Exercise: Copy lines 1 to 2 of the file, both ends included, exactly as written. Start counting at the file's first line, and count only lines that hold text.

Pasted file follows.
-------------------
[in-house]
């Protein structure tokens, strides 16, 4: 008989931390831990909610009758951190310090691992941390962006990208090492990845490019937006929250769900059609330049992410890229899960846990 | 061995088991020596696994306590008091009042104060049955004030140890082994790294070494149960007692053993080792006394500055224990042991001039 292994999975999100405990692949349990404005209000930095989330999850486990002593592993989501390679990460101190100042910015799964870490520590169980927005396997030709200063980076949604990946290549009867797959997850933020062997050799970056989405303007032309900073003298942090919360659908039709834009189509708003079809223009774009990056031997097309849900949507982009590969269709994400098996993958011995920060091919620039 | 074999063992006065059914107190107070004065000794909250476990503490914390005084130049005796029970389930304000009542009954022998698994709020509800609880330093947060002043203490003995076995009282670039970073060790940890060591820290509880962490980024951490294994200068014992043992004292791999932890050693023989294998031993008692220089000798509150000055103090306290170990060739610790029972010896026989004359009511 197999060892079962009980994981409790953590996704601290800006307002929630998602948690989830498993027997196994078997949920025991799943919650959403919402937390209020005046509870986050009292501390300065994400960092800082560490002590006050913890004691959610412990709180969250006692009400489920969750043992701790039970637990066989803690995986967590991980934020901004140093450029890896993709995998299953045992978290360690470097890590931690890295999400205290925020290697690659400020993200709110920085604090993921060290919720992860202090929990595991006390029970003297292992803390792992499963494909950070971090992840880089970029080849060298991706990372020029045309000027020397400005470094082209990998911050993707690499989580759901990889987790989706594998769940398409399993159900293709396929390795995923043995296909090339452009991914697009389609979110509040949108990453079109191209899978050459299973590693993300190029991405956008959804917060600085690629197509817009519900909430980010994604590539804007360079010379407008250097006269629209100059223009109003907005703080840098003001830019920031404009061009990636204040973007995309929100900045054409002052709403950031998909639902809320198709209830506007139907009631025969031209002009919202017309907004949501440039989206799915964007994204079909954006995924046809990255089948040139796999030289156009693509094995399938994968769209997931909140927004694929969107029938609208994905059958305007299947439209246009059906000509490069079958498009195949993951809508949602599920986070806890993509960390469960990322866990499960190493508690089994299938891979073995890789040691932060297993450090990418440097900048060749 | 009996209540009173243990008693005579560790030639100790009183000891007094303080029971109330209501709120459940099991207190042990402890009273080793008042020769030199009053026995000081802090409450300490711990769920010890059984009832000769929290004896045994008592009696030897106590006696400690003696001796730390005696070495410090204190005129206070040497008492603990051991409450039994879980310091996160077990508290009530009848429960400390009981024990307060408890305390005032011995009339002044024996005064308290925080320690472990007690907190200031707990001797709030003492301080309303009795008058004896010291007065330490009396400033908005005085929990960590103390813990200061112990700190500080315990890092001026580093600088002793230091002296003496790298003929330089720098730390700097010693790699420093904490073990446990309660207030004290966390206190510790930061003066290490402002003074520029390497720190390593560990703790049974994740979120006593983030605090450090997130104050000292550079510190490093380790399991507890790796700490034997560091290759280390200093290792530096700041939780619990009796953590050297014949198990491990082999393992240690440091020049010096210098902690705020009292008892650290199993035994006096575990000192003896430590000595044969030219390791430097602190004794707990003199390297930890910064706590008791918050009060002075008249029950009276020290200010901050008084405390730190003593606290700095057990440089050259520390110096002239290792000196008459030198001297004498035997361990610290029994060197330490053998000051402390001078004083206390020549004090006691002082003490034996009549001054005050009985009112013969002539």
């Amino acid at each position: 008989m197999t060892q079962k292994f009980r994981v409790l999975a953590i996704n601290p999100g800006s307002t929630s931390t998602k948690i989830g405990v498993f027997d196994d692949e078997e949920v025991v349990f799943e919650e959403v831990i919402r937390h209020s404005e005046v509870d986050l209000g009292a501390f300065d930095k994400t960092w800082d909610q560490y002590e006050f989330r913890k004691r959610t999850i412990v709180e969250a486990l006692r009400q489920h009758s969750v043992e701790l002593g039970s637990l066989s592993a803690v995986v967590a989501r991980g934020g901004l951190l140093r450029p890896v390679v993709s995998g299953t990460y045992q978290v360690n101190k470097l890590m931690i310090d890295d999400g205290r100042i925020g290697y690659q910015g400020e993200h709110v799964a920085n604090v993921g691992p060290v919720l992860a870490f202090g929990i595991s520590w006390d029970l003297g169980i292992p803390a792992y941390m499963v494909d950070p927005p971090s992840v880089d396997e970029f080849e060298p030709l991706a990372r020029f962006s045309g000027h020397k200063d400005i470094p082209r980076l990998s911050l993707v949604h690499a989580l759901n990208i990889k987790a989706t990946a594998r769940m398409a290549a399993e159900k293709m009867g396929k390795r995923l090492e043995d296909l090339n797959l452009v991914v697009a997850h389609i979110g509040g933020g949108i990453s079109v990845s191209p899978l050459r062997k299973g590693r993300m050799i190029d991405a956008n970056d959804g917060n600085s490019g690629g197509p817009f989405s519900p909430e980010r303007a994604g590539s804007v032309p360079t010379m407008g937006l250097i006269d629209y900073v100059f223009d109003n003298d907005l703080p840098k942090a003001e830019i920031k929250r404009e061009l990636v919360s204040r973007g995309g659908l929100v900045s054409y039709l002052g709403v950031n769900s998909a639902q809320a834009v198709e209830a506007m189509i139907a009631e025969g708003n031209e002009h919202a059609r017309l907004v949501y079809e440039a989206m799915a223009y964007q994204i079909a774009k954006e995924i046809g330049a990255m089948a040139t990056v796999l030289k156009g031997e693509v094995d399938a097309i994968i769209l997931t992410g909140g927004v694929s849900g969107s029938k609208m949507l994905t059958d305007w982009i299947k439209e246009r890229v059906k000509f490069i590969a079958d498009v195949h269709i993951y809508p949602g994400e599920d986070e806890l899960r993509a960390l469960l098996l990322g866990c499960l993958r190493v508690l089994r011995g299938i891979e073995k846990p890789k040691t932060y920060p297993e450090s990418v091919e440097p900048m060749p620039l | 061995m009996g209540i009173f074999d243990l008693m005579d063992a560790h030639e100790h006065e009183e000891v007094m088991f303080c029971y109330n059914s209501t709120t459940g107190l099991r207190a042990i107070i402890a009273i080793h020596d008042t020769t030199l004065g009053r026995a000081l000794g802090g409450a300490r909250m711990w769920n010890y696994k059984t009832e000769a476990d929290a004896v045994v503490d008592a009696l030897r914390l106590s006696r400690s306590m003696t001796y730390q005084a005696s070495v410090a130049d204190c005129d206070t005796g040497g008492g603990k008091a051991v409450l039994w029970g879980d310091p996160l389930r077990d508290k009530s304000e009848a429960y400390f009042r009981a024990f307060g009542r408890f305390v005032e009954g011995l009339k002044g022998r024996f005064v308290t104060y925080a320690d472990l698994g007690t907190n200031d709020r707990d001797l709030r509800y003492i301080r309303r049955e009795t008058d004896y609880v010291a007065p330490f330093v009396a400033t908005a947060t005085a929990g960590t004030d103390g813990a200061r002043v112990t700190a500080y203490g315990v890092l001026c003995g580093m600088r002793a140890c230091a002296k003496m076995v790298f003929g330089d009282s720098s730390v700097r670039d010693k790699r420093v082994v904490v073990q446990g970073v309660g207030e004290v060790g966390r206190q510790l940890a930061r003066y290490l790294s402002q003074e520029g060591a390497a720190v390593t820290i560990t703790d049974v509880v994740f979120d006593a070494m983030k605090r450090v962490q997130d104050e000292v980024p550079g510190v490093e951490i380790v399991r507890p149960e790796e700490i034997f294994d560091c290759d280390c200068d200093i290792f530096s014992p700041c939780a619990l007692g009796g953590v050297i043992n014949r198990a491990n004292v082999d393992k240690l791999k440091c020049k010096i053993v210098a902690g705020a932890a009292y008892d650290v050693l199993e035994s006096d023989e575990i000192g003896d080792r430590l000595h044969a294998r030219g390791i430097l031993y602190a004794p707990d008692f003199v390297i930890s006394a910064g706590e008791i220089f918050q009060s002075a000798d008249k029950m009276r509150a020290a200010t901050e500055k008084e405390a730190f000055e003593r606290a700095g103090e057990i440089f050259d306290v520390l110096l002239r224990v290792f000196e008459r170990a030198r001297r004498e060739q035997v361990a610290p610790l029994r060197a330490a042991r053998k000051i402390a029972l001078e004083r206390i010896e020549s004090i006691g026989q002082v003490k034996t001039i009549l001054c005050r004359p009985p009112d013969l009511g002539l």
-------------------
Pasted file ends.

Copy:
[in-house]
């Protein structure tokens, strides 16, 4: 008989931390831990909610009758951190310090691992941390962006990208090492990845490019937006929250769900059609330049992410890229899960846990 | 061995088991020596696994306590008091009042104060049955004030140890082994790294070494149960007692053993080792006394500055224990042991001039 292994999975999100405990692949349990404005209000930095989330999850486990002593592993989501390679990460101190100042910015799964870490520590169980927005396997030709200063980076949604990946290549009867797959997850933020062997050799970056989405303007032309900073003298942090919360659908039709834009189509708003079809223009774009990056031997097309849900949507982009590969269709994400098996993958011995920060091919620039 | 074999063992006065059914107190107070004065000794909250476990503490914390005084130049005796029970389930304000009542009954022998698994709020509800609880330093947060002043203490003995076995009282670039970073060790940890060591820290509880962490980024951490294994200068014992043992004292791999932890050693023989294998031993008692220089000798509150000055103090306290170990060739610790029972010896026989004359009511 197999060892079962009980994981409790953590996704601290800006307002929630998602948690989830498993027997196994078997949920025991799943919650959403919402937390209020005046509870986050009292501390300065994400960092800082560490002590006050913890004691959610412990709180969250006692009400489920969750043992701790039970637990066989803690995986967590991980934020901004140093450029890896993709995998299953045992978290360690470097890590931690890295999400205290925020290697690659400020993200709110920085604090993921060290919720992860202090929990595991006390029970003297292992803390792992499963494909950070971090992840880089970029080849060298991706990372020029045309000027020397400005470094082209990998911050993707690499989580759901990889987790989706594998769940398409399993159900293709396929390795995923043995296909090339452009991914697009389609979110509040949108990453079109191209899978050459299973590693993300190029991405956008959804917060600085690629197509817009519900909430980010994604590539804007360079010379407008250097006269629209100059223009109003907005703080840098003001830019920031404009061009990636204040973007995309929100900045054409002052709403950031998909639902809320198709209830506007139907009631025969031209002009919202017309907004949501440039989206799915964007994204079909954006995924046809990255089948040139796999030289156009693509094995399938994968769209997931909140927004694929969107029938609208994905059958305007299947439209246009059906000509490069079958498009195949993951809508949602599920986070806890993509960390469960990322866990499960190493508690089994299938891979073995890789040691932060297993450090990418440097900048060749 | 009996209540009173243990008693005579560790030639100790009183000891007094303080029971109330209501709120459940099991207190042990402890009273080793008042020769030199009053026995000081802090409450300490711990769920010890059984009832000769929290004896045994008592009696030897106590006696400690003696001796730390005696070495410090204190005129206070040497008492603990051991409450039994879980310091996160077990508290009530009848429960400390009981024990307060408890305390005032011995009339002044024996005064308290925080320690472990007690907190200031707990001797709030003492301080309303009795008058004896010291007065330490009396400033908005005085929990960590103390813990200061112990700190500080315990890092001026580093600088002793230091002296003496790298003929330089720098730390700097010693790699420093904490073990446990309660207030004290966390206190510790930061003066290490402002003074520029390497720190390593560990703790049974994740979120006593983030605090450090997130104050000292550079510190490093380790399991507890790796700490034997560091290759280390200093290792530096700041939780619990009796953590050297014949198990491990082999393992240690440091020049010096210098902690705020009292008892650290199993035994006096575990000192003896430590000595044969030219390791430097602190004794707990003199390297930890910064706590008791918050009060002075008249029950009276020290200010901050008084405390730190003593606290700095057990440089050259520390110096002239290792000196008459030198001297004498035997361990610290029994060197330490053998000051402390001078004083206390020549004090006691002082003490034996009549001054005050009985009112013969002539």